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A constructive approach to constrained hexahedral mesh generation
 In Proceedings, 15th International Meshing Roundtable
, 2006
"... S. Mitchell proved that a necessary and sufficient condition for the existence of a topological hexahedral mesh constrained to a quadrilateral mesh on the sphere is that the constraining quadrilateral mesh contains an even number of elements. S. Mitchell’s proof depends on S. Smale’s theorem on the ..."
Abstract

Cited by 3 (1 self)
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S. Mitchell proved that a necessary and sufficient condition for the existence of a topological hexahedral mesh constrained to a quadrilateral mesh on the sphere is that the constraining quadrilateral mesh contains an even number of elements. S. Mitchell’s proof depends on S. Smale’s theorem on the regularity of curves on compact manifolds. Although the question of the existence of constrained hexahedral meshes has been solved, the known solution is not easily programmable; indeed, there are cases, such as Schneider’s pyramid, that are not easily solved. D. Eppstein later utilized portions of S. Mitchell’s existence proof to demonstrate that hexahedral mesh generation has linear complexity. In this paper, we demonstrate a constructive proof to the existence theorem for the sphere, as well as assign an upperbound to the constant of the linear term in the asymptotic complexity measure provided by D. Eppstein. Our construction generates 76*n hexahedra elements within the solid where n is the number of quadrilaterals on the boundary. The construction presented is used to solve some open problems posed by R. Schneiders and D. Eppstein. We will also use the results provided in this paper, in conjunction with S. Mitchell’s GeodeTemplate, to create an alternative way of creating a constrained hexahedral mesh. The construction utilizing the GeodeTemplate requires 130*n hexahedra, but will have fewer topological irregularities in the final mesh. 1
Topology and intelligent data analysis
 IDA03 (International Symposium on Intelligent Data Analysis
, 2003
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§1. What is Numerical Nonrobustness? Lecture 1 Page 1 Lecture 1 INTRODUCTION TO NUMERICAL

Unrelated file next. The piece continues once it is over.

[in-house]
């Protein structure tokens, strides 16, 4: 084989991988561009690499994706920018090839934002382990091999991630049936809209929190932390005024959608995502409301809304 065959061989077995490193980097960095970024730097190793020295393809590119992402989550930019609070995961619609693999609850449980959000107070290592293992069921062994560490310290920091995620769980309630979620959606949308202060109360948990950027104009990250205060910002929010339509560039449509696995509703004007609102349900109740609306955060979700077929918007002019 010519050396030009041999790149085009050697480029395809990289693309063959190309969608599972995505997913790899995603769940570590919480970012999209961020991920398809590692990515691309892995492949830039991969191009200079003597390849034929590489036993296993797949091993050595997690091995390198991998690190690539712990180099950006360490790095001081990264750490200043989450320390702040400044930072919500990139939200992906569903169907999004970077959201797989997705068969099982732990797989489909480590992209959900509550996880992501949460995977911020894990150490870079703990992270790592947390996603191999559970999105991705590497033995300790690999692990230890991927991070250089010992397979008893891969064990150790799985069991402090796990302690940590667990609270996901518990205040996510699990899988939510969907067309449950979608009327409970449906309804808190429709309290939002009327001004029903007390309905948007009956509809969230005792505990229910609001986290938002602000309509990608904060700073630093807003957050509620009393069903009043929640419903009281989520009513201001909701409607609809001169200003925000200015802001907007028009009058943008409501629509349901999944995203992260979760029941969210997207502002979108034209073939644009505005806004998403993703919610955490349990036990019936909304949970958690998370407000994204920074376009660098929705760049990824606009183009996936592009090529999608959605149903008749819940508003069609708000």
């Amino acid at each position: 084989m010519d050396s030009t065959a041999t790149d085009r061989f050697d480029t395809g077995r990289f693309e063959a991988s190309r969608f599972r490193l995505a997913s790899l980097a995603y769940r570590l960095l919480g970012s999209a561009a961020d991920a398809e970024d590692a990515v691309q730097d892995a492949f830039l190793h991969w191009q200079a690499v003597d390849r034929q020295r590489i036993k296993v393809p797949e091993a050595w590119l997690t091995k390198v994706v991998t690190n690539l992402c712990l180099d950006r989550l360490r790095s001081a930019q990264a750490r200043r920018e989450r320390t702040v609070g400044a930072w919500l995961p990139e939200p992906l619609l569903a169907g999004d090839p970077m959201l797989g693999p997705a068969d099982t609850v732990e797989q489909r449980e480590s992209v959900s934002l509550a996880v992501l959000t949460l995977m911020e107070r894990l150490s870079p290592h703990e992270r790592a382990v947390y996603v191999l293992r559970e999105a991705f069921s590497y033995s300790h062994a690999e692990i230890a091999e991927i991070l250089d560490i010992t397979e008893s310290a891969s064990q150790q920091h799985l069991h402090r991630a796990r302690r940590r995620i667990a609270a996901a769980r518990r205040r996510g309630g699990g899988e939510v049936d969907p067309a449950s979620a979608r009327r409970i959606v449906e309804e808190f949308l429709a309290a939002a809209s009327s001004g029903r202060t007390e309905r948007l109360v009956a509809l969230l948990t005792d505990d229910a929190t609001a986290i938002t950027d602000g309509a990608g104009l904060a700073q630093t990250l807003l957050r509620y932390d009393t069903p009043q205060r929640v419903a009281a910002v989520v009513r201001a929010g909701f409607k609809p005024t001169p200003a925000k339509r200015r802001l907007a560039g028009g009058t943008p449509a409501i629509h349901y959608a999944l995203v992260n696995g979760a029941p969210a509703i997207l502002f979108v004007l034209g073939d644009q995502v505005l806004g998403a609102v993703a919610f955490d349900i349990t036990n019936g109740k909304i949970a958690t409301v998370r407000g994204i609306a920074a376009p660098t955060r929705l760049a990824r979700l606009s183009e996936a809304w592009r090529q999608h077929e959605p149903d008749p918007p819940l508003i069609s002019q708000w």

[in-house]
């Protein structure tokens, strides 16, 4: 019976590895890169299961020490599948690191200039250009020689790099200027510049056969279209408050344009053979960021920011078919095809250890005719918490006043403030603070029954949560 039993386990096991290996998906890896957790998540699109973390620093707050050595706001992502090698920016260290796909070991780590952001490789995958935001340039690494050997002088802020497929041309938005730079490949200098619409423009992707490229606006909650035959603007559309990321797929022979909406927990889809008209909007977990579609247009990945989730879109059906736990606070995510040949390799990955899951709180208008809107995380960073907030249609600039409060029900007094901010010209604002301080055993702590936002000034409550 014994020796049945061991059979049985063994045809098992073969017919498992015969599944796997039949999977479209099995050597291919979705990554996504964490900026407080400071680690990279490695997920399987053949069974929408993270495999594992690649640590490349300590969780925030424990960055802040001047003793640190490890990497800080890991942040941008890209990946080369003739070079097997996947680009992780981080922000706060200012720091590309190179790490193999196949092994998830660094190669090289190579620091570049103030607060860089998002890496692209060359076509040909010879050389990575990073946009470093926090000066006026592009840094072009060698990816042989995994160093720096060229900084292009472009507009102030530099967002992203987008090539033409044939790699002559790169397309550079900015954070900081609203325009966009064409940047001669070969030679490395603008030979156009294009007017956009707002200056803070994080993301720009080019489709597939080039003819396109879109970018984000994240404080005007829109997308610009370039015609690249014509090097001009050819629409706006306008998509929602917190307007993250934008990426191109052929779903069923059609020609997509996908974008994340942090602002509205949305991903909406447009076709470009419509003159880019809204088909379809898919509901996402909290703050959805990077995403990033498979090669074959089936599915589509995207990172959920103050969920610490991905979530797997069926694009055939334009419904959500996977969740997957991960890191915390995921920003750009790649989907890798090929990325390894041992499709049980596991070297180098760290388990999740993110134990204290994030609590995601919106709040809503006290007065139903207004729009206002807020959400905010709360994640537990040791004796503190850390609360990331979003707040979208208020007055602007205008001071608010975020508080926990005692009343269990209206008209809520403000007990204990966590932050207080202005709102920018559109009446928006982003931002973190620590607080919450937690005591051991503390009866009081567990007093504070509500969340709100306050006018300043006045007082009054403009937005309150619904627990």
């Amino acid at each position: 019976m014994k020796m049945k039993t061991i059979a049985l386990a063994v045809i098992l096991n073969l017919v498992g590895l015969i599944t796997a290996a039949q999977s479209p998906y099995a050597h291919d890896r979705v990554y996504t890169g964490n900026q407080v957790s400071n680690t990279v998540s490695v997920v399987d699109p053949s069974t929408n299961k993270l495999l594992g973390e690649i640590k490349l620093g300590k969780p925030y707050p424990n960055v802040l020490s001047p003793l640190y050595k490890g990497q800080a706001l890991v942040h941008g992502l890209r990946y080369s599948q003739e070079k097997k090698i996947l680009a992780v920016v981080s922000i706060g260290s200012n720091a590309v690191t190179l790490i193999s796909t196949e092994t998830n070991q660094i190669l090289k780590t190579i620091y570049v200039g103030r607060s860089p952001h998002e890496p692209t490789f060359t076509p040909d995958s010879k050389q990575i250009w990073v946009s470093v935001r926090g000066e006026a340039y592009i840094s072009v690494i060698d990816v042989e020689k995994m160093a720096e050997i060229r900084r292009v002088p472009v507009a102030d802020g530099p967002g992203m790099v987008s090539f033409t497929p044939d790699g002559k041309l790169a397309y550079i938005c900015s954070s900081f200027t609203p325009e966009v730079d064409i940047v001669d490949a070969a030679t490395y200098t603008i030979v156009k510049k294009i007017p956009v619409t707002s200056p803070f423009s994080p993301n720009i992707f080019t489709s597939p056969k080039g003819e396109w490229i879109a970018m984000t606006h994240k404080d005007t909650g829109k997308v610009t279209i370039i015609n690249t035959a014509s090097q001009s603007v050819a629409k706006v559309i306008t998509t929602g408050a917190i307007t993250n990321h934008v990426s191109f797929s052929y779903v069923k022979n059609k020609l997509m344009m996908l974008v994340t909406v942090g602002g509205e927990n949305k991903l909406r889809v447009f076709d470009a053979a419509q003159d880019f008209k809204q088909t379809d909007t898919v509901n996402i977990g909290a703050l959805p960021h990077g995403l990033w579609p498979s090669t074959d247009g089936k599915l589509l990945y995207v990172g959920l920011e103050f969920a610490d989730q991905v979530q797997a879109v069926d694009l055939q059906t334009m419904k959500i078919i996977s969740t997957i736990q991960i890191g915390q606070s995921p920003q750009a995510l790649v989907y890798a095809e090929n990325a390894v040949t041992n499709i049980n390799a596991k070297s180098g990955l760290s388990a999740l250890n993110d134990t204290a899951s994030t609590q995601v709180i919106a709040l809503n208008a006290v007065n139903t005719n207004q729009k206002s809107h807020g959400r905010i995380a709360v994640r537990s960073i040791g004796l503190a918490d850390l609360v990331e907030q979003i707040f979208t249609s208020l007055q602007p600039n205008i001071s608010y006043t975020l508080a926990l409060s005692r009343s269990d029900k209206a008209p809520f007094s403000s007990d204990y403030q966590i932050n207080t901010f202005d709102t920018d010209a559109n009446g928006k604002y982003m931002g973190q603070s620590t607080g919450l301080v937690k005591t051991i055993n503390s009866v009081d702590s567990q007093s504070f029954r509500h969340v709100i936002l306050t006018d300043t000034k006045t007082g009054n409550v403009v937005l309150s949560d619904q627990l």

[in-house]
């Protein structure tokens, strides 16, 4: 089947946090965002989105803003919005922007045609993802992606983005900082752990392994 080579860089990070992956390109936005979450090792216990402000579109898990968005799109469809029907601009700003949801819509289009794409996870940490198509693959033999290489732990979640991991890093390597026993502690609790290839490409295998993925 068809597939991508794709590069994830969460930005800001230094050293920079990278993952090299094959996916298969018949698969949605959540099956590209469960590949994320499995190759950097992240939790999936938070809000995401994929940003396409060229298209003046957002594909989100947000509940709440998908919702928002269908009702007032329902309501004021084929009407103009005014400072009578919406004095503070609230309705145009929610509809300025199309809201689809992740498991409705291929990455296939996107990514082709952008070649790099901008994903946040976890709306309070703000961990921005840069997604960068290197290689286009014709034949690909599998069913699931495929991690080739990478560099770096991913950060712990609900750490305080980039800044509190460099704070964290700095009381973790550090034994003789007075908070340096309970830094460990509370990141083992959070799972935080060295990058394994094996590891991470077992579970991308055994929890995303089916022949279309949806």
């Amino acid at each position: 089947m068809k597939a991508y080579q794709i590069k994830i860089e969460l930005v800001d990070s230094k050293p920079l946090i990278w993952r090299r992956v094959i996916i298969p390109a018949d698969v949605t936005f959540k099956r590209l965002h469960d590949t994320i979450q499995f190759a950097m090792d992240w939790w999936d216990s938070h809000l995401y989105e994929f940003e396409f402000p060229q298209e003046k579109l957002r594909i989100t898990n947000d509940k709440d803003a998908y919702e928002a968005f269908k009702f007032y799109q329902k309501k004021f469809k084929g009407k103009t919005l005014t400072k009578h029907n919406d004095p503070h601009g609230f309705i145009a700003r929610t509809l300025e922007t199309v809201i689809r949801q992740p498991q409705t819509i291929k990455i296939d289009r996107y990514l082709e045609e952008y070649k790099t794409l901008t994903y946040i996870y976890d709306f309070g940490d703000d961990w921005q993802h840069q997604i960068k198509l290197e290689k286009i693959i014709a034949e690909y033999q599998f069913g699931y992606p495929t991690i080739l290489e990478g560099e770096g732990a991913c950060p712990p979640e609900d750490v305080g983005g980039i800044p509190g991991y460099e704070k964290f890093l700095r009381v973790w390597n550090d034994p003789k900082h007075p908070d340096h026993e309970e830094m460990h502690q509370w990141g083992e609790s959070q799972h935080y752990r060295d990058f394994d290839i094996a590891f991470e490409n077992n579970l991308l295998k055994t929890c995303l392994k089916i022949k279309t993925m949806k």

"... This chapter gives an initial orientation to some key issues that concern us. What is the nonrobustness phenomenon? Why does it appear so intractable? Of course, the prima facie reason for nonrobustness ..."
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This chapter gives an initial orientation to some key issues that concern us. What is the nonrobustness phenomenon? Why does it appear so intractable? Of course, the prima facie reason for nonrobustness
Efficient Computation of Proximity Graphs (Short Abstract)
"... The problem of efficiently reconstructing the shape from a set of scattered points on the plane has been recently mentioned as one of the emerging challenges in the computational geometry and computational topology fields [2]. Namely, efficient algorithms that can extract a shape from a discrete sa ..."
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The problem of efficiently reconstructing the shape from a set of scattered points on the plane has been recently mentioned as one of the emerging challenges in the computational geometry and computational topology fields [2]. Namely, efficient algorithms that can extract a shape from a discrete sample of points have immediate applications in areas like visual perception, computer vision and pattern recognition, geography and cartography, data mining, and biology, to cite a few (see, e.g., [9]). A typical approach to extracting a shape from a given set P of points is to compute a proximity graph of P , i.e. a geometric graph whose vertices are elements of P and where two points are connected by an edge if they are deemed close according to some proximity measure. It is the definition of closeness which determines different types of proximity graphs on the same point set. We give here only a few examples. The Gabriel graph [3] is a proximi...